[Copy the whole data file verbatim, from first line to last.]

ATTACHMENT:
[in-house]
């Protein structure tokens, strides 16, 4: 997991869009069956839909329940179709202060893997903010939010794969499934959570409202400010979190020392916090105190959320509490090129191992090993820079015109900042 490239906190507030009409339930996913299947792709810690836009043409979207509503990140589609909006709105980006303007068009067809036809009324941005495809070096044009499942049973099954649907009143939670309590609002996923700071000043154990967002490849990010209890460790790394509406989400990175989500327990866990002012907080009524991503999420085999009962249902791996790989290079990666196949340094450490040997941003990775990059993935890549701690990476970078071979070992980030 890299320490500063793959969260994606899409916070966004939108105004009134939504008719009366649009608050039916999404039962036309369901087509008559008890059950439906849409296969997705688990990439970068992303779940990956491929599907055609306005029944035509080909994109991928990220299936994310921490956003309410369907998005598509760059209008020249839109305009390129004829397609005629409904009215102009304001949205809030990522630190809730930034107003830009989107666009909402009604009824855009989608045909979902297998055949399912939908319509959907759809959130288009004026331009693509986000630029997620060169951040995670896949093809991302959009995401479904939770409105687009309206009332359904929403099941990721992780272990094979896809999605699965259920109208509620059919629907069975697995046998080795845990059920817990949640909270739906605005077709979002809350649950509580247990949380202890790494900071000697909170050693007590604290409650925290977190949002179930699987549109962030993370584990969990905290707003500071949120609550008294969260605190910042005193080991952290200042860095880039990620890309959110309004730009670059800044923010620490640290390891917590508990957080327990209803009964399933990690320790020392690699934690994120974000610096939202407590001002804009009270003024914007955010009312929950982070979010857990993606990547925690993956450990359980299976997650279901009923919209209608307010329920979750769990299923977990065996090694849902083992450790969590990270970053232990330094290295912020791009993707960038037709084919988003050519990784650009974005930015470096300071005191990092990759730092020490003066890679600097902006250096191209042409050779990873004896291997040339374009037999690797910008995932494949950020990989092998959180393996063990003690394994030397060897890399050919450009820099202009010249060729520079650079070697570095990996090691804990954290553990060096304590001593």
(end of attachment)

[in-house]
């Protein structure tokens, strides 16, 4: 997991869009069956839909329940179709202060893997903010939010794969499934959570409202400010979190020392916090105190959320509490090129191992090993820079015109900042 490239906190507030009409339930996913299947792709810690836009043409979207509503990140589609909006709105980006303007068009067809036809009324941005495809070096044009499942049973099954649907009143939670309590609002996923700071000043154990967002490849990010209890460790790394509406989400990175989500327990866990002012907080009524991503999420085999009962249902791996790989290079990666196949340094450490040997941003990775990059993935890549701690990476970078071979070992980030 890299320490500063793959969260994606899409916070966004939108105004009134939504008719009366649009608050039916999404039962036309369901087509008559008890059950439906849409296969997705688990990439970068992303779940990956491929599907055609306005029944035509080909994109991928990220299936994310921490956003309410369907998005598509760059209008020249839109305009390129004829397609005629409904009215102009304001949205809030990522630190809730930034107003830009989107666009909402009604009824855009989608045909979902297998055949399912939908319509959907759809959130288009004026331009693509986000630029997620060169951040995670896949093809991302959009995401479904939770409105687009309206009332359904929403099941990721992780272990094979896809999605699965259920109208509620059919629907069975697995046998080795845990059920817990949640909270739906605005077709979002809350649950509580247990949380202890790494900071000697909170050693007590604290409650925290977190949002179930699987549109962030993370584990969990905290707003500071949120609550008294969260605190910042005193080991952290200042860095880039990620890309959110309004730009670059800044923010620490640290390891917590508990957080327990209803009964399933990690320790020392690699934690994120974000610096939202407590001002804009009270003024914007955010009312929950982070979010857990993606990547925690993956450990359980299976997650279901009923919209209608307010329920979750769990299923977990065996090694849902083992450790969590990270970053232990330094290295912020791009993707960038037709084919988003050519990784650009974005930015470096300071005191990092990759730092020490003066890679600097902006250096191209042409050779990873004896291997040339374009037999690797910008995932494949950020990989092998959180393996063990003690394994030397060897890399050919450009820099202009010249060729520079650079070697570095990996090691804990954290553990060096304590001593």